A free man for the first time in 22 years, Dietzsch was arrested by the German authorities in December 1946 and had to serve as a witness for the defense in the Doctors' Trial (Nürnberger Ärzteprozess), the trials against SS doctors, among others KZ Buchenwald's Gerhard Rose and Waldemar Hoven. Arrested again by the US Military, he, together with 30 others found himself defendant in the Buchenwald Trial (Buchenwald-Hauptprozess) as an accessory to infecting Allied Prisoners of War with typhoid fever and spotted fever. Several witnesses gave statements for his defense, among them two British Officers and the future diplomat and philosopher Stéphane Hessel, all three on death row, whose lives were saved by Dietzsch by giving them identities of dead prisoners and hiding them in the quarantine station. Still, Dietzsch was sentenced to 15 years in prison for accessory to murder and began to serve his time in Landsberg Prison, a prison for German war criminals. He was in fact incarcerated with people who were responsible for holding him in KZ for more than a decade of his life. After a media campaign of former Buchenwald inmates Werner Hilpert and Eugen Kogon, who made his connections with the KZ underground known as well as lobbying by journalists and resistance members Marion Gräfin Dönhoff and Kurt Schumacher, Dietzsch was released from prison in 1950. He was still treated like a Nazi and only with the help of Hilpert and Kogon was he able to pass Allied denazification, i.e. Entnazifizierung in 1951. Germany never recognized him as a political prisoner, he never received compensation for his years in concentration camps. The fact that he saved lives risking his own, was never officially recognized. In addition, he was refused work on base of his dishonorable discharge for treason and subsequent criminal record. With his health failing due to the long and harsh years in concentration camps, he only survived thanks to the support given by thankful former Buchenwald inmates. Having found belated happiness with his wife Lilly, née Endryat, he spent the reminder of his life corresponding with former KZ inmates and organizations of former political prisoners and members of the resistance. He later testified in several trials connected to KZ Buchenwald. Dietzsch died in August 1974 in Burgdorf/ Germany.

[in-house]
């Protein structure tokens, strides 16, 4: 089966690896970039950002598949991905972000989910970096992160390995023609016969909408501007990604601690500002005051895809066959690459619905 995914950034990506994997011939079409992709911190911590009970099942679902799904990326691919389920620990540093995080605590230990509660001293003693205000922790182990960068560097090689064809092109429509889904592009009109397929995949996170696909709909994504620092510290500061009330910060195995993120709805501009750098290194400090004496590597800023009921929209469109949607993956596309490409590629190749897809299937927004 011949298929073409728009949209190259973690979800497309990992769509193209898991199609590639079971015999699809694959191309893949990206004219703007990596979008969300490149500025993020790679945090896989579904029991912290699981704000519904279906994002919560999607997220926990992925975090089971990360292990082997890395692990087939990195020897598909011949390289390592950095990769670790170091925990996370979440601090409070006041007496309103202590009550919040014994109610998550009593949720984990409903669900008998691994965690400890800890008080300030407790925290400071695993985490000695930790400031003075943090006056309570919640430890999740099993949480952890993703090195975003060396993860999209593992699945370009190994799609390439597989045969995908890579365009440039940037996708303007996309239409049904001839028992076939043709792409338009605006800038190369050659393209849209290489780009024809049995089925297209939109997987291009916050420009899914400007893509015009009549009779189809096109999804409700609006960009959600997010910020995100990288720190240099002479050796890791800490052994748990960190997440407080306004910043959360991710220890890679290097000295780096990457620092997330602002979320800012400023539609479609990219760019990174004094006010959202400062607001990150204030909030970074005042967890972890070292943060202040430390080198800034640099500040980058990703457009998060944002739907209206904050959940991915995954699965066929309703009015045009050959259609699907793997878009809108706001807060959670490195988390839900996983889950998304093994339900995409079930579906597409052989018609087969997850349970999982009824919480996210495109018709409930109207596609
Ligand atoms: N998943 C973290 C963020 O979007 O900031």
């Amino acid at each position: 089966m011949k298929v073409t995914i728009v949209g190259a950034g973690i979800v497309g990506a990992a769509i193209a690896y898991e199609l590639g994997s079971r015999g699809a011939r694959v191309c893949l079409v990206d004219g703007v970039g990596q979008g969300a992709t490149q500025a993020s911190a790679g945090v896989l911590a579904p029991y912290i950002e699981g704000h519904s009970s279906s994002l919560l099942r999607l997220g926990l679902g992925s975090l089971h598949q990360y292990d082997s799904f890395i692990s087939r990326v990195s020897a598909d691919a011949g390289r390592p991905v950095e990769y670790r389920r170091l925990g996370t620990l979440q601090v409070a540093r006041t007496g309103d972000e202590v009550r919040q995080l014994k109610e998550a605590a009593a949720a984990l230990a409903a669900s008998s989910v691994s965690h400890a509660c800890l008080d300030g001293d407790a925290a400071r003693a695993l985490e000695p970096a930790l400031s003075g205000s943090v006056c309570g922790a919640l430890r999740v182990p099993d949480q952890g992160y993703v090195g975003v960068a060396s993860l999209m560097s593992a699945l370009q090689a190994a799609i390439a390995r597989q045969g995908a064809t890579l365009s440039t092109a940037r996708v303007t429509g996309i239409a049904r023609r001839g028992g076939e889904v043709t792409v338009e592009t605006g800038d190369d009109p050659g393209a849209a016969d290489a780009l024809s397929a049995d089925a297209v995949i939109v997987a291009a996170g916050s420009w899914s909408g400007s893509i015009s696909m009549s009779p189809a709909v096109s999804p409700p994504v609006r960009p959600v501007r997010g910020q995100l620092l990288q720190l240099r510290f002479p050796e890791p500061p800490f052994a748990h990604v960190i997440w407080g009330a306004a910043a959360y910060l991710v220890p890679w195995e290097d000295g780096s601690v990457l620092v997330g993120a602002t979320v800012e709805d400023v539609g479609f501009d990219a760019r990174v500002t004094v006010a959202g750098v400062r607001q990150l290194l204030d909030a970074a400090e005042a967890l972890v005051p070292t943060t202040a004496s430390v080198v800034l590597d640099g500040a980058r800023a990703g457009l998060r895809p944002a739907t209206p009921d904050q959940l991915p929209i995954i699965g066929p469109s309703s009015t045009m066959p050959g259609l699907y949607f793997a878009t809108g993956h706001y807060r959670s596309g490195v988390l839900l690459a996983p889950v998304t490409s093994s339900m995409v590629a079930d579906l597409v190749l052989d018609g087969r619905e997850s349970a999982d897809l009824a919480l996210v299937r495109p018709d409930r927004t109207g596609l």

Literature and sources
- Eugen Kogon: Der SS-Staat. Das System der deutschen Konzentrationslager; Frechen: Komet, 2000; ISBN 3-89836-107-1
- Ernst von Salomon: Das Schicksal des A.D. – Ein Mann im Schatten der Geschichte ; Hamburg: Rowohlt Verlag, 1960
- Buchenwald-Hauptprozess: Deputy Judge Advocate's Office 7708 War Crimes Group European Command APO 407: (United States of America v. Josias Prince zu Waldeck et al. – Case 000-50-9), November 1947 Originaldokument in englischer Sprache (PDF-Datei; 9,1 MB)
- Institut für Zeitgeschichte München – Berlin: Nachlaß Arthur Dietzsch (1901–1974). Archiv, Bestand ED 112 Band 1–18 (pdf; 1,3 MB)
Media related to Arthur Dietzsch at Wikimedia Commons
- Jörg Wollenberg: Gespräch mit Stéphane Hessel aus Paris am 2.Februar 2008 zur Kunst des Überlebens in den Konzentrationslagern Buchenwald und Mittelbau–Dora und zur Rolle der Funktionshäftlinge (PDF; 88 kB), S. 2. auf http://www.stiftung-sozialgeschichte.de
- Zentrale Datenbank Nachlässe: Dietzsch, Arthur (1901–1974) auf http://www.nachlassdatenbank.de